Most of the volunteers welcoming new arrivals at Palyanytsya Gate fled Ukraine after the invasion.
Alina Krytska, 29, a tax official from Kyiv, volunteers every day to distract herself from worrying about her family and her boyfriend back home.
She arrived from Poland only on March 9, after a three-day train journey in constant fear of a Russian attack.
“The Irish are really nice. I have never met such good people,” she said.
There is a housing crisis in Ireland and pressure from newcomers is starting to be felt.
There were 16,000 asylum applications in Ireland from 2017 to 2022 and now 22,000 Ukrainians have arrived in the three months since the February invasion.
Nick Henderson, CEO of the Irish Refugee Council, said around 14,000 Ukrainians have been housed in public accommodation, but space is rapidly becoming scarce.
The Irish Refugee Council received 2,000 offers to host refugees and the Irish Red Cross more than 24,000.
The process of approving bids and ensuring their suitability is slow. Nearly half of the 5,357 offers of vacant Red Cross homes have failed.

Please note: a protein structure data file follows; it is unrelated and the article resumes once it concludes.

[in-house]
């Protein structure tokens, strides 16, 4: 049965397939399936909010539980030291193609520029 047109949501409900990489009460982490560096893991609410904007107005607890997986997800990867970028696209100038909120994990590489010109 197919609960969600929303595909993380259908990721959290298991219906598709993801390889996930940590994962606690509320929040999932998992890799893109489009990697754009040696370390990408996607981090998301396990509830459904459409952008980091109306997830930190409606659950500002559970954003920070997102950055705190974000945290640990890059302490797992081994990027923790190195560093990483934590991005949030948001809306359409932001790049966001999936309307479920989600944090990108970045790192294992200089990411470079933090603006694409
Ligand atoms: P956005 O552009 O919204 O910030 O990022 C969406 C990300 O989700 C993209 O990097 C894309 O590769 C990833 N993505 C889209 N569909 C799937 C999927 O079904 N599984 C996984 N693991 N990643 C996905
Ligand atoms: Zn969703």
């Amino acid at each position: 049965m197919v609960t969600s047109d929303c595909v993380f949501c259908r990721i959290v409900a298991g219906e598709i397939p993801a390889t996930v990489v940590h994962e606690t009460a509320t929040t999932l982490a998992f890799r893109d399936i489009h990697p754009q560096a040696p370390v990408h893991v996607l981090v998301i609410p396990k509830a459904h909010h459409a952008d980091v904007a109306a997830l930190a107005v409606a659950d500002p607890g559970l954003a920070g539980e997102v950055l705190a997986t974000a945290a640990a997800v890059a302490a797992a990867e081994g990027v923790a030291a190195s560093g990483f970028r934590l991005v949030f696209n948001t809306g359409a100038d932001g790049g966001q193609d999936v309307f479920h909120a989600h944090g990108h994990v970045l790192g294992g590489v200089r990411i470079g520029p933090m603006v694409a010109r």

The government has issued an urgent appeal for further pledges and is considering paying people to house Ukrainians in their vacation homes.
It is also developing plans for “camp bed” type accommodation in large “warehouse-like” facilities, which NGOs say are not suitable for families.
“There are 62,000 holiday homes in Ireland,” said Mr Henderson, who described the public response as “incredible”.
“If we can get just 10% of that, it will make a real difference.”
The Catholic Church plans to use its vast property portfolio to help and the smallest Church in Ireland is already welcoming refugees into its home.
Dublin Rathdown TD Neale Richmond admitted there was a risk of resentment against the Ukrainians but said he was proud of the Irish response after watching the crisis unfold on their TV screens and smartphones.
“You look at cities where you see H&M and Zara and people wearing Adidas tracksuits and that’s very relevant to Irish people,” he said.
‘We need a lot more people to come into the country anyway and we won’t get the houses we need if we don’t have the people to build them,’ added the Fine Gael politician .
“There are job opportunities for Ukrainians,” said Brendan Smith, Fianna Fáil’s TD for Cavan/Monaghan and chairman of the Ukraine Parliamentary Friendship Group.
The war launched a debate over Irish neutrality and even NATO membership.
“Even though Ireland is a militarily neutral country, let me be clear, we are not neutral in this war,” Simon Coveney, Ireland’s foreign minister, said Thursday in kyiv.